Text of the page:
If you don't pull punches, then you end up with my initial assessment: "It's like Ozark Noir had carnal relations with a bad horror movie and this is the accursed child sprung full grown from their sinful loins." If you pull a few punches, you find some delight in the quirkiness. Still, when the meteor comes crashing down the black bar holding it up is clearly visible in a scene, the first half's plot feels like the scrapings for a South-based soap opera, the TVA inspector Willis steps in for Dr. Forbes just as soon as that character is out of the picture, and so forth. It's a sloppy movie ripe for picking when around friends, telling a story that has potential. Oh, and the meal worms they use for maggots...half of them seem to be mostly dead. At least the exploding cow scene (as well as the melting woman scene) are worthy of the era.

A rather Meh movie with Good potential to be that sort of surrounded-by-friends bad horror you can kick back with on a Saturday night. Not the grossest movie by any shot, but it has its moments of grody. Drop this one on a 15-year old horror fan, though, and you might impress them just fine.


BLOT: (14 Jul 2010 - 11:48:53 AM)

How to tell when a news article is fake: the McDonald's happy-meal condom incident

Opposing Views, which claims to be a site for experts to go head to head but in reality seems to be more a site where backyard (read: blog) reporters can yank content from other sites and rewrite for postings, has an article up about how McDonald's Accidentally Puts Condoms In Happy Meals. To quote a fair chunk of the article:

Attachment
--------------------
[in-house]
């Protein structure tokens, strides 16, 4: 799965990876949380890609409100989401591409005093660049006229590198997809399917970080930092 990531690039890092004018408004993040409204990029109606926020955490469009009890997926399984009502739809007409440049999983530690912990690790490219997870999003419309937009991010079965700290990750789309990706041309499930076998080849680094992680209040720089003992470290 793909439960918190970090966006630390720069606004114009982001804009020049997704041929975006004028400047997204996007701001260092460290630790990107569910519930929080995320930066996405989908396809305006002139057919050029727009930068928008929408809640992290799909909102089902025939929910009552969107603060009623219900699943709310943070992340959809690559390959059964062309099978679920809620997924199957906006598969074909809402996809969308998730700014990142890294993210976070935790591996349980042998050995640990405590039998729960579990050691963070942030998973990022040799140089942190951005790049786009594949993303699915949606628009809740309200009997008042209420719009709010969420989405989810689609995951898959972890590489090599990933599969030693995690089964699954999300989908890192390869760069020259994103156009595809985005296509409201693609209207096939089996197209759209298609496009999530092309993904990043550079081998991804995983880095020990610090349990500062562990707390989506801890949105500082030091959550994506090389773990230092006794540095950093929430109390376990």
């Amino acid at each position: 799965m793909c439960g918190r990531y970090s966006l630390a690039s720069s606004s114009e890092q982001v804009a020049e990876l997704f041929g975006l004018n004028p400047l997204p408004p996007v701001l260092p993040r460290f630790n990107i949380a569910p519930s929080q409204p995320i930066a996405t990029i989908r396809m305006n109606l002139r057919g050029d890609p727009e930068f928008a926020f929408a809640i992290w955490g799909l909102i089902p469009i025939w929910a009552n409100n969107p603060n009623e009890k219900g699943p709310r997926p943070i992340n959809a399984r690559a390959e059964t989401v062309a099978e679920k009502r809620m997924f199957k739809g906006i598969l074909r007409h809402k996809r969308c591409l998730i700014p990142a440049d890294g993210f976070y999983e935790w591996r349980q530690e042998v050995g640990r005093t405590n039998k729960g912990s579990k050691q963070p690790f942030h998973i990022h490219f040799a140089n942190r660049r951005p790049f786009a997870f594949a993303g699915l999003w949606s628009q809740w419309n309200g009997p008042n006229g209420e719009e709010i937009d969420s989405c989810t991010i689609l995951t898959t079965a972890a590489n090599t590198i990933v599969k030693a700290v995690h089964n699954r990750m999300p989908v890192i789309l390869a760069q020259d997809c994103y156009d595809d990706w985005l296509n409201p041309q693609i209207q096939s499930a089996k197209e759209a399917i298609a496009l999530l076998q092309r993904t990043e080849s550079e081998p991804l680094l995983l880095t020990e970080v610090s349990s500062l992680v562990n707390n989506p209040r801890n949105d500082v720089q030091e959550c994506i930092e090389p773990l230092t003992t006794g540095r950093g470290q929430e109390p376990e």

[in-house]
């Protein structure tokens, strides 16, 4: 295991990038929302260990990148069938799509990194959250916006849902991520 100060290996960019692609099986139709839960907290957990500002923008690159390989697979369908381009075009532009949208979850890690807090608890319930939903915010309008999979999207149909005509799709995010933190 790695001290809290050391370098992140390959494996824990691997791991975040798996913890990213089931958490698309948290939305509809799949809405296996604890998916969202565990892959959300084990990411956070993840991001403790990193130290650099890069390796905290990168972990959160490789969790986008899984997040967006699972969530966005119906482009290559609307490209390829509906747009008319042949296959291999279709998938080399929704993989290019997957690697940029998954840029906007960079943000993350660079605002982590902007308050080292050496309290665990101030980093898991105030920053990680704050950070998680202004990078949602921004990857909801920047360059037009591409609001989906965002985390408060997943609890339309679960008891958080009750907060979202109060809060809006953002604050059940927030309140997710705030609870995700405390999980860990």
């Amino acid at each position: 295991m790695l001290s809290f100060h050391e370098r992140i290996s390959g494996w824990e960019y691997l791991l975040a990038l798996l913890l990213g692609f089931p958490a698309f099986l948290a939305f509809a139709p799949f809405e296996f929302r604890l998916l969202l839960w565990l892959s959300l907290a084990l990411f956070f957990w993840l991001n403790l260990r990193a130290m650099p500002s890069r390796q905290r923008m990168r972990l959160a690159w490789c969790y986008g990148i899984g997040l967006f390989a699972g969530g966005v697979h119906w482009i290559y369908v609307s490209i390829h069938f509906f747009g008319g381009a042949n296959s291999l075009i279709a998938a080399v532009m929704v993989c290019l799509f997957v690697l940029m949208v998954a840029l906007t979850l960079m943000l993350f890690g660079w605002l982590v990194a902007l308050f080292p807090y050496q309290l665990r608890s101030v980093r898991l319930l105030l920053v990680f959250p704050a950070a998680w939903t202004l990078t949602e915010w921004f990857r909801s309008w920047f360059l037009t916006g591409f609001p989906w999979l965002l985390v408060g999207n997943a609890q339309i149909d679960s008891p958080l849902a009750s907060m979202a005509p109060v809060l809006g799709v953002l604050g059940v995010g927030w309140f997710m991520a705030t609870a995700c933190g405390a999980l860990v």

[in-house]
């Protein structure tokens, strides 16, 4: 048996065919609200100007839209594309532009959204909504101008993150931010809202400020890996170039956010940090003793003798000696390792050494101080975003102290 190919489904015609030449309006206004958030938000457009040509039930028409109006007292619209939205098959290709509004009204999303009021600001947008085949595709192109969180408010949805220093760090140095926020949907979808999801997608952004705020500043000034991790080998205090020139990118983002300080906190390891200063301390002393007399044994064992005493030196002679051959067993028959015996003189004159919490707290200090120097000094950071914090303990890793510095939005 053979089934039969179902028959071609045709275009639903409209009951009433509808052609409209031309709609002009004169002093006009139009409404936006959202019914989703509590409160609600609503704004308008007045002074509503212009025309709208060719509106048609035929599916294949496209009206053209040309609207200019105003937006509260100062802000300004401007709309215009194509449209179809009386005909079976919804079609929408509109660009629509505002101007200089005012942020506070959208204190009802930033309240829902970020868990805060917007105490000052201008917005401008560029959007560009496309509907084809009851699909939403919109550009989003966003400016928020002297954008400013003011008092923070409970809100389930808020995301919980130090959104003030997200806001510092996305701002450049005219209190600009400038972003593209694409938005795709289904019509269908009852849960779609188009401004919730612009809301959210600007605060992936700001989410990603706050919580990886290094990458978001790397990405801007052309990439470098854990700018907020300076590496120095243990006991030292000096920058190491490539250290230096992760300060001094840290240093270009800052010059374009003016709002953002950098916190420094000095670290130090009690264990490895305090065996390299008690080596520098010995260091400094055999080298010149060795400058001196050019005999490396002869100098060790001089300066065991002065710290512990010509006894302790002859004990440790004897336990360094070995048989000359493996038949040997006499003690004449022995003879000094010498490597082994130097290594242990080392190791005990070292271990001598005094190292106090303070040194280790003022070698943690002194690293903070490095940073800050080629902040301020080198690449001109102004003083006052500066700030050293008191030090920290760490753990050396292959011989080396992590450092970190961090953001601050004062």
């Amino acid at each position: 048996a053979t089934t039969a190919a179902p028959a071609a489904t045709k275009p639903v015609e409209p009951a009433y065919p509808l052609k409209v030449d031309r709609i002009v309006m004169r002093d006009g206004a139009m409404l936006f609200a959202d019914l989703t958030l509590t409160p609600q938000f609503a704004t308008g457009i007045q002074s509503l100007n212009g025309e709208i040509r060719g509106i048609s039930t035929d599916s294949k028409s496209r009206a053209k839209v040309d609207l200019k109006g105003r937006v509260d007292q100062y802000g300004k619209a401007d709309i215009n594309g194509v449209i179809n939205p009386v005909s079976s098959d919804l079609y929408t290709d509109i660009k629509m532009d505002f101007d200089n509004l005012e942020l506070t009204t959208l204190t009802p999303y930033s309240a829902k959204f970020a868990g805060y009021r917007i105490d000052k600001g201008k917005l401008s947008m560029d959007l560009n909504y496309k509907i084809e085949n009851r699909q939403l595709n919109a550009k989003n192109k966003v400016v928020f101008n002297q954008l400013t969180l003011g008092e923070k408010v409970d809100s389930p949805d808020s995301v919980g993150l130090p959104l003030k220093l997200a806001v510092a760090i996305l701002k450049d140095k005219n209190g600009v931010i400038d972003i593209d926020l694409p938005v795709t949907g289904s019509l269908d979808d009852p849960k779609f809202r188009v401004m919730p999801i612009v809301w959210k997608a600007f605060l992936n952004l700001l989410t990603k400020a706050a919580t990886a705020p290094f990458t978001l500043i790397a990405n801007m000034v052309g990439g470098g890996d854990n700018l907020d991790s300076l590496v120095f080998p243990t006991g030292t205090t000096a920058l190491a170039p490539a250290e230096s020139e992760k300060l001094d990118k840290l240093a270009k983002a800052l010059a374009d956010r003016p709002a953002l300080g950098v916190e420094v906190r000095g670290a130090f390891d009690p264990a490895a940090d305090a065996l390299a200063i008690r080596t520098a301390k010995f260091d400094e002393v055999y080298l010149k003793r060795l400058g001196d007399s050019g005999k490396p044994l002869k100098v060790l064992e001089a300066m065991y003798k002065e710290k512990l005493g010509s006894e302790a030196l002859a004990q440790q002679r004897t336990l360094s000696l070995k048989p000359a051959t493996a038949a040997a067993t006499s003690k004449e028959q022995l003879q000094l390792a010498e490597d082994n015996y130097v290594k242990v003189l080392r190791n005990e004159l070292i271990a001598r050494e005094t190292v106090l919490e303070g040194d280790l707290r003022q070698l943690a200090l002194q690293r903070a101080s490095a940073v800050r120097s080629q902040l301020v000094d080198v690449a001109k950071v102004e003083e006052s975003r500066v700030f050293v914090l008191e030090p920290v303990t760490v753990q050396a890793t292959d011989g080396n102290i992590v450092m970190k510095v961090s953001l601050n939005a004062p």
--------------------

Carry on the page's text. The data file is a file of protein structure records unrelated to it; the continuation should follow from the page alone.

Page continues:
The BOLDING is mine.

5,000 Happy Meals were distributed with colored condoms instead of a plastic toy from the movie The Last Airbender...The condoms were intended for the Provincetown, Mass. school system, which recently established a policy making them available for students of all ages...The packages were so bright and colorful that they were mistaken for small toys for Happy Meals, but unfortunately most of the workers do not read English, and thought 'Ribbed Latex' was a character in the movie," said Robin Anderson...The mistake led to an incident in a Brewster, Mass., McDonald's, where more than a dozen 8-year-olds attending a birthday party all opened their condoms at once, and immediately blew them into balloons and started batting them around the restaurant...The McDonald's incident also caused problems in Provincetown, where the schools accidentally received the restaurant's shipments of Last Airbender toys, and several were released to students who went into their school's nurse's office seeking condoms.

While the phrase "You know how I know it's fake? Because it's fake..." is a good response, keep in mind that people are actually responding to the story as though it could be possibly true. These people are ignoring things like: